This new book analyzes how the Soviet leadership evaluated developments in Soviet-Vietnamese relations in the years from 1949 to 1964.
Focusing on how Soviet leaders actually perceived China's role in Vietnam relative to the Soviet role, it shows how these perceptions influenced the Soviet-Vietnamese relationship. It also explains how and when Moscow's enthusiasm for the active Chinese role in Vietnam came to an end - or, in other words, from what point was Beijing's involvement in Vietnam perceived as a liability rather than an asset, in the strategies of Soviet policy makers.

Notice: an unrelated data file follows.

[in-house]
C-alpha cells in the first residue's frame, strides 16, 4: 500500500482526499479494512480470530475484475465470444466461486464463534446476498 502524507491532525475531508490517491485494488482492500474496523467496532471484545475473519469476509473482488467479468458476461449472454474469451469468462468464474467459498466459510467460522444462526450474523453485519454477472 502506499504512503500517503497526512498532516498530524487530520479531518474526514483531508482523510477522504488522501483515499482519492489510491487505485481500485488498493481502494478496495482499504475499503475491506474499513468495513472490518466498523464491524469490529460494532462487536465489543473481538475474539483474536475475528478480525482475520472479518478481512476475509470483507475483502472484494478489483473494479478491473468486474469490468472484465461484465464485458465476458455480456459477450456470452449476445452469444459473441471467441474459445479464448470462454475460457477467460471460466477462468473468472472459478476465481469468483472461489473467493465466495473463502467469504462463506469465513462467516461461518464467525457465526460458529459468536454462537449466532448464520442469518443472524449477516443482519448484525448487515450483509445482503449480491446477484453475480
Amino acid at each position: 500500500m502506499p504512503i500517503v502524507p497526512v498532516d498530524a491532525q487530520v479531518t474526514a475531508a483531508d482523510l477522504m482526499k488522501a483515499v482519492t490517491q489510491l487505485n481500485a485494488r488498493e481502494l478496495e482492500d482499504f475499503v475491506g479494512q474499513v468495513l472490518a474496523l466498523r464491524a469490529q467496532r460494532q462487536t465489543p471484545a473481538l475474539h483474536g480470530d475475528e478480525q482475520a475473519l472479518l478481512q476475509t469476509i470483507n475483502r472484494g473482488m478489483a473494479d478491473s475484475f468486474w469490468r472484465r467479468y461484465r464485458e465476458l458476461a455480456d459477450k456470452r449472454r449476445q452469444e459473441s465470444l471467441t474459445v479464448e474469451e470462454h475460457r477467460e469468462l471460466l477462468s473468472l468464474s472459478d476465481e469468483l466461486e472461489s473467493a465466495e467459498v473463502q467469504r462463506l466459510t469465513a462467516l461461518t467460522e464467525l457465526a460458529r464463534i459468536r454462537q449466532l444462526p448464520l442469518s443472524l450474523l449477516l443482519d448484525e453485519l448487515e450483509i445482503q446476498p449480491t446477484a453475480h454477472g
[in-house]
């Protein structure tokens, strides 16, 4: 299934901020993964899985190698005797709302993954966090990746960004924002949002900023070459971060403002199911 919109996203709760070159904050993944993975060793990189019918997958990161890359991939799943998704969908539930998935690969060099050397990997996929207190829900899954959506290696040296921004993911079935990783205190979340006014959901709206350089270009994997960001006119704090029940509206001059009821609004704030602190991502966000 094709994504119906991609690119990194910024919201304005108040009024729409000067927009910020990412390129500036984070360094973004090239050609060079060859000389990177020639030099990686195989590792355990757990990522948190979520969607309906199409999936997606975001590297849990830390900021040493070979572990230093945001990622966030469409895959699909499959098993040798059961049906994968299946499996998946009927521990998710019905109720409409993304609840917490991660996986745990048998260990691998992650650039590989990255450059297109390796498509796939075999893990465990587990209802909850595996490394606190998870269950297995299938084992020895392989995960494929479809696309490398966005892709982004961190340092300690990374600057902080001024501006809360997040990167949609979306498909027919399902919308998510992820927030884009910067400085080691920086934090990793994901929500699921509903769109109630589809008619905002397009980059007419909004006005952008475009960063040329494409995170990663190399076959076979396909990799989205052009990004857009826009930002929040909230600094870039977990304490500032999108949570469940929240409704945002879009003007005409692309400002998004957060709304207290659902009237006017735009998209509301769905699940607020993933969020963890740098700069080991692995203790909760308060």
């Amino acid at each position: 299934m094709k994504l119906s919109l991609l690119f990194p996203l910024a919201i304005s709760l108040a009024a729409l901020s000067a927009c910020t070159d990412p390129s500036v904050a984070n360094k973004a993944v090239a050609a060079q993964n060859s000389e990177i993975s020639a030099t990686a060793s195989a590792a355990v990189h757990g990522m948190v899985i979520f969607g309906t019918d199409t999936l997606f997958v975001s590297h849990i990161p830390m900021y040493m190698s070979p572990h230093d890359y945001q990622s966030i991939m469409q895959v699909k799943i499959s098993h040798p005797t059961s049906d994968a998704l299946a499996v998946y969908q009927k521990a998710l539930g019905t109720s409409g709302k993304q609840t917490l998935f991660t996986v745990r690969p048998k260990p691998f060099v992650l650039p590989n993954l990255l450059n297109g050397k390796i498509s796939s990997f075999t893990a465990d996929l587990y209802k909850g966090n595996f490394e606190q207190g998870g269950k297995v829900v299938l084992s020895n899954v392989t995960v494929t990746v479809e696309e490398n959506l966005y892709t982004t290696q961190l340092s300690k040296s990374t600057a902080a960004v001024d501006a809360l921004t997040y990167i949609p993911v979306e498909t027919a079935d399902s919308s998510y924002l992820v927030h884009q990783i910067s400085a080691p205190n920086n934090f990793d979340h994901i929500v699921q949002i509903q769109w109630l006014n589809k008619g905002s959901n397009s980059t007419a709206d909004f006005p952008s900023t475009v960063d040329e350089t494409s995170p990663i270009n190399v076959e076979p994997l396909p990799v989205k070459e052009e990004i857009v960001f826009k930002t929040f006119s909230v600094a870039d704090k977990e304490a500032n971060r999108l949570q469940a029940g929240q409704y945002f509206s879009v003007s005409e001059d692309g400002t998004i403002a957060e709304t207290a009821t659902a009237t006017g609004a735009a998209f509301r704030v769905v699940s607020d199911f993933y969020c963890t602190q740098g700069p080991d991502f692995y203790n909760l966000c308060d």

This book is an excellent resource for all students with an interest in Soviet-Vietnamese relations and of strategic studies and international relations in general.
About the Author:
Mari Olsen is a Senior Advisor in the Security Policy Department of the Norwegian Ministry of Defence. Her main research interests include Soviet foreign policy toward Vietnam and China, the role of ideology in foreign policy, and contemporary Russian foreign policy.